The Effect of Norepinephrine and Dopamine on Radial Forearm Flap Partial Tissue Oxygen Pressure and Microdialysate Metabolite Measurements: A Randomized Controlled Trial

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Patients undergoing ablative and reconstructive head and neck surgery with a microvascular flap have multiple factors that potentially decrease postoperative mean arterial pressure, which may endanger flap survival. The safety of vasopressor use has long been a topic of discussion. The authors analyzed the effect of vasopressors on microvascular flap perfusion after head and neck cancer reconstruction.


A total of 27 patients were enrolled in a randomized, controlled, clinical trial. A microvascular radial forearm flap was used for reconstruction. Patients were allocated into one of three groups: dopamine, norepinephrine, and control. The intervention groups received the vasoactive drug, aiming to maintain the mean arterial pressure between 80 and 90 mmHg. Normovolemia was maintained according to central venous pressure. Flap perfusion was monitored with continuous tissue partial pressure of oxygen and microdialysate metabolite (lactate-to-pyruvate ratio) measurements.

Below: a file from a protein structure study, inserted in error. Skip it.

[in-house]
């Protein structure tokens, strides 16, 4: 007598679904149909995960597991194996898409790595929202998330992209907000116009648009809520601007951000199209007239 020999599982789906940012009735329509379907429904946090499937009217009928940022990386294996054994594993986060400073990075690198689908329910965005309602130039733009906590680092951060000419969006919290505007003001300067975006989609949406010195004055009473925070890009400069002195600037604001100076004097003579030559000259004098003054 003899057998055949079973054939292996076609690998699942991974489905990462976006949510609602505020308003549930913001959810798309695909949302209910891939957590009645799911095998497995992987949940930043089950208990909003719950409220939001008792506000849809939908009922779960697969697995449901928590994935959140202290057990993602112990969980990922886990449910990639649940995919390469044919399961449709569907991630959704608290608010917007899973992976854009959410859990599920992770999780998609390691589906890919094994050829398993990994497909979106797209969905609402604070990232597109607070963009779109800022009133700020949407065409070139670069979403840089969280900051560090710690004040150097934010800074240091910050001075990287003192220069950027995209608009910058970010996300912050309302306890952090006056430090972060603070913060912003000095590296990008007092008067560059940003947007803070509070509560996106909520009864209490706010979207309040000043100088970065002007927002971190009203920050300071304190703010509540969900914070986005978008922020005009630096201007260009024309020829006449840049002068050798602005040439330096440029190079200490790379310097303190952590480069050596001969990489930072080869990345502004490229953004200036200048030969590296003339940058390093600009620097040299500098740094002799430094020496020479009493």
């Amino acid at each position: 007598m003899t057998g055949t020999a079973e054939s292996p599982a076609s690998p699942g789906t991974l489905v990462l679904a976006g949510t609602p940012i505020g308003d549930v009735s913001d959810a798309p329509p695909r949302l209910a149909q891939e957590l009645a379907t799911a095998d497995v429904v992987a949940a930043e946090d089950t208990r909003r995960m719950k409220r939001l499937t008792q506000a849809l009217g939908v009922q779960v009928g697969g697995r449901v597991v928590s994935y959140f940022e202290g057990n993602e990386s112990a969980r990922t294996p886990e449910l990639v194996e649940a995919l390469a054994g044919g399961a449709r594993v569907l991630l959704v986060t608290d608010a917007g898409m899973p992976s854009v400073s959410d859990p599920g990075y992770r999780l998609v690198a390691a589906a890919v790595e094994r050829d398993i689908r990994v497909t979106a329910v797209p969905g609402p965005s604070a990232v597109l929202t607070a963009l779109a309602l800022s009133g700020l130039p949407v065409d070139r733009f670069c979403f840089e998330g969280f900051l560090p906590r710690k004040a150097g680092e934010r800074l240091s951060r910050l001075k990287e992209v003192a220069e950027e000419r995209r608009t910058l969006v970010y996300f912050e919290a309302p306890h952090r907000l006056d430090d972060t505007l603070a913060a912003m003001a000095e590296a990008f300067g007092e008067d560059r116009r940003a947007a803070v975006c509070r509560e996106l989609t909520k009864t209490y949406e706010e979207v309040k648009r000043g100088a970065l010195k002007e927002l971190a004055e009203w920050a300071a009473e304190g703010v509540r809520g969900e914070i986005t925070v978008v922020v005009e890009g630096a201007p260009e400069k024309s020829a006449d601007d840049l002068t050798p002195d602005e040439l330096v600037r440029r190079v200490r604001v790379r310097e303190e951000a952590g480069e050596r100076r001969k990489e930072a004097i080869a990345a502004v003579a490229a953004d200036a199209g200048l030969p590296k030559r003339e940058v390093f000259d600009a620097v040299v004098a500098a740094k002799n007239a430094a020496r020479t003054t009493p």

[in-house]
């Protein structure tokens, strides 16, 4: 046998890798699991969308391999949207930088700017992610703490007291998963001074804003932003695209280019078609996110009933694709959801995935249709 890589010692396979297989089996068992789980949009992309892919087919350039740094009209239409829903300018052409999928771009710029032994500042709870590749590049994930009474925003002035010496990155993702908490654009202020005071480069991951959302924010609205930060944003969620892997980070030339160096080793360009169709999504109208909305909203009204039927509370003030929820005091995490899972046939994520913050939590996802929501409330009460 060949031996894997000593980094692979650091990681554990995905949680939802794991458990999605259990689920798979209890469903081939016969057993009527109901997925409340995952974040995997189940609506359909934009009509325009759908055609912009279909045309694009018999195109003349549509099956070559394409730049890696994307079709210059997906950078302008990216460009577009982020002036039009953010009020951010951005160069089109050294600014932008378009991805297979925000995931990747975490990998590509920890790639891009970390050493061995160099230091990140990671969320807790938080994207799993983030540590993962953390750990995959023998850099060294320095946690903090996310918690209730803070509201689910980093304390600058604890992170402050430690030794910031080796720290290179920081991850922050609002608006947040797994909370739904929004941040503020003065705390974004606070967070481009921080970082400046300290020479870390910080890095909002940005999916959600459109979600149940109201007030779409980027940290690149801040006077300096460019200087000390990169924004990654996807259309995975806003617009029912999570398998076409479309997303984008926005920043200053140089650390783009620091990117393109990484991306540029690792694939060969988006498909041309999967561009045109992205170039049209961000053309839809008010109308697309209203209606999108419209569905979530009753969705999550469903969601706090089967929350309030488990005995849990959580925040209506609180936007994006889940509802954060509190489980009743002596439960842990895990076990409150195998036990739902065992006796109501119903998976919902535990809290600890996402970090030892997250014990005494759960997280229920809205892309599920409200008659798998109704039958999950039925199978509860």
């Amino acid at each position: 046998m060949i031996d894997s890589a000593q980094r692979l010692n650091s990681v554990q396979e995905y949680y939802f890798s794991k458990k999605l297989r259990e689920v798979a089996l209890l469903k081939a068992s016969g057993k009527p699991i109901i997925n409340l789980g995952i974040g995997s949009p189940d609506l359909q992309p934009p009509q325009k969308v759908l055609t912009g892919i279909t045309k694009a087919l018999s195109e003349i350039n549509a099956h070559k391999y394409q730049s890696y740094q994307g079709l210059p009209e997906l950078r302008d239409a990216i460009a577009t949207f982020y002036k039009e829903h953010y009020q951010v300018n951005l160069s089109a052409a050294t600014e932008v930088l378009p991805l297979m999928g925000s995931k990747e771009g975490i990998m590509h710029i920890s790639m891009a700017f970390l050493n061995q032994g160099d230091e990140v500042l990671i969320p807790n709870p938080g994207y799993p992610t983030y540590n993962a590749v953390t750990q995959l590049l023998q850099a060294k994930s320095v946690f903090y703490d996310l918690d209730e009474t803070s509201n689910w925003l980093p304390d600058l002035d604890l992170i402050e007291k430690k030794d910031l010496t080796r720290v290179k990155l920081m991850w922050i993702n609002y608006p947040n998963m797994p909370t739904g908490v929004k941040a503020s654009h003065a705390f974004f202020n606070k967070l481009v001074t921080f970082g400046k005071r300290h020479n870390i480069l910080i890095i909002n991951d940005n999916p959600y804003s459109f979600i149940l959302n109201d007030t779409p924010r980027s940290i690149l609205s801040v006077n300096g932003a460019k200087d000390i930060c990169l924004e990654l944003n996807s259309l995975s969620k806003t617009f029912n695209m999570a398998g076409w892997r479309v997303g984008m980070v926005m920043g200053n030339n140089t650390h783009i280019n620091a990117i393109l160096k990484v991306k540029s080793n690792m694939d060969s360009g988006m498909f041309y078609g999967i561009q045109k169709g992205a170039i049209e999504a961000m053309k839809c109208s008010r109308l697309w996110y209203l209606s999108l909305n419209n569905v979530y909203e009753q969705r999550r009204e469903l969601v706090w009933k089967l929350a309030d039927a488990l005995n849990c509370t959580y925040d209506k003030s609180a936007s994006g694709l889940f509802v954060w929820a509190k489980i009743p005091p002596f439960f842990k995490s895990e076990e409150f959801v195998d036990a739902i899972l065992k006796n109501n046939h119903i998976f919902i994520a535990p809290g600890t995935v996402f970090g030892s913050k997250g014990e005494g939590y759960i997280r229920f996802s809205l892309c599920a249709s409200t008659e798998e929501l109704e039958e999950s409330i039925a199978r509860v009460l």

No adverse effects were observed, and postoperative recovery was free of complications in all groups. Neither the lactate-to-pyruvate ratio nor continuous tissue partial pressure of oxygen values differed significantly between groups during the first 24 hours of the vasoactive drug infusion period or during the 72-hour follow-up.


Norepinephrine and dopamine are safe and effective vasopressors for use during the postoperative period following head and neck cancer surgery with microvascular reconstruction. Dopamine should be used with caution, however, because of the risk of side effects.


Therapeutic, II.

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